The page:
The runtime allows you to define members of your type: events, fields, nested types, methods, and properties. Each member has a signature. The following table describes the type members used in the .NET Framework.
|Event||Defines an incident that can be responded to, and defines methods for subscribing to, unsubscribing from, and raising the event. Events are often used to inform other types of state changes.|
|Field||Describes and contains part of the type's state. Fields can be of any type supported by the runtime.|
|Nested type||Defines a type within the scope of the enclosing type.|
|Method||Describes operations available on the type. A method's signature specifies the allowable types of all its arguments and of its return value.
A constructor is a special kind of method that creates new instances of a type.
|Property||Names a value or state of the type and defines methods for getting or setting the property's value. Properties can be primitive types, collections of primitive types, user-defined types, or collections of user-defined types. Properties are often used to keep the public interface of a type independent from the type's actual representation.|
The common type system allows type members to have a variety of characteristics, but languages are not required to support all these characteristics. The following table describes these member characteristics.
|Characteristic||Can apply to||Description|
|abstract||Methods, properties, and events||The type does not supply the method's implementation. Types that inherit abstract methods and types that implement interfaces with abstract methods must supply an implementation for the method. The only exception is when the derived type is itself an abstract type. All abstract methods are virtual.|
family and assembly,
family or assembly,
|All||Defines the accessibility of the member:
|final||Methods, properties, and events||The virtual method cannot be overridden in a derived type.|
|initialize-only||Fields||The value can only be initialized, and cannot be written after initialization.|
|instance||Fields, methods, properties, and events||If a member is not marked as static (C# and C++), Shared (Visual Basic), virtual (C# and C++), or Overridable (Visual Basic), it is an instance member (there is no instance keyword). There will be as many copies of such members in memory as there are objects that use it.|
|literal||Fields||The value assigned to the field is a fixed value, known at compile time, of a built-in value type. Literal fields are sometimes referred to as constants.|
|newslot or override||All||Defines how the member interacts with inherited members with the same signature:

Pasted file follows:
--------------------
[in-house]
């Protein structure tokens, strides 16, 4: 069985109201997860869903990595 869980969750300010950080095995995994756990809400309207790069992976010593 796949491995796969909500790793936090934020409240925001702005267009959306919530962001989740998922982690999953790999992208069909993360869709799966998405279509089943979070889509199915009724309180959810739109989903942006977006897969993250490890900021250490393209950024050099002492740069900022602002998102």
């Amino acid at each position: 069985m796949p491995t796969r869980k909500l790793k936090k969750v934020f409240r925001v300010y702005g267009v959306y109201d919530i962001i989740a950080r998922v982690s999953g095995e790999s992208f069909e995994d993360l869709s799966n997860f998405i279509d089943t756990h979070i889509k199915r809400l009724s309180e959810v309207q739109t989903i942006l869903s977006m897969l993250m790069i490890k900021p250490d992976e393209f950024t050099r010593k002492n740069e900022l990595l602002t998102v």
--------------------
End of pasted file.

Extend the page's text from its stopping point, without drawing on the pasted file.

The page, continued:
The default is newslot.
|static||Fields, methods, properties, and events||The member belongs to the type it is defined on, not to a particular instance of the type; the member exists even if an instance of the type is not created, and it is shared among all instances of the type.|
|virtual||Methods, properties, and events||The method can be implemented by a derived type and can be invoked either statically or dynamically. If dynamic invocation is used, the type of the instance that makes the call at run time determines which implementation of the method is called, rather than the type known at compile time. To invoke a virtual method statically, the variable might need to be cast to a type that uses the desired version of the method.|
Each type member has a unique signature. Method signatures consist of the method name and a parameter list (the order and types of the method's arguments). More than one method with the same name can be defined within a type as long as the signatures differ. When two or more methods with the same name are defined, the method is said to be overloaded. Parameter lists can be qualified by the varargs constraint, which indicates that the method supports a variable argument list. For example, in System.Char, IsDigit is overloaded. One method takes a Char and returns a Boolean. The other method takes a String and an Int32, and returns a Boolean.
Inheriting, Overriding, and Hiding Members
A derived type inherits all members of its base type; that is, these members are defined on and available to the derived type. The behavior or qualities of inherited members can be modified in two ways:
- A derived type can hide an inherited member by defining a new member with the same signature. This might be done to make a previously public member private or to define new behavior for an inherited method that is marked as final.
- A derived type can override an inherited virtual method. The overriding method provides a new definition of the method that will be invoked based on the type of the value at run time rather than the type of the variable known at compile time. A method can override a virtual method only if the virtual method is not marked as final and the new method is at least as accessible as the virtual method.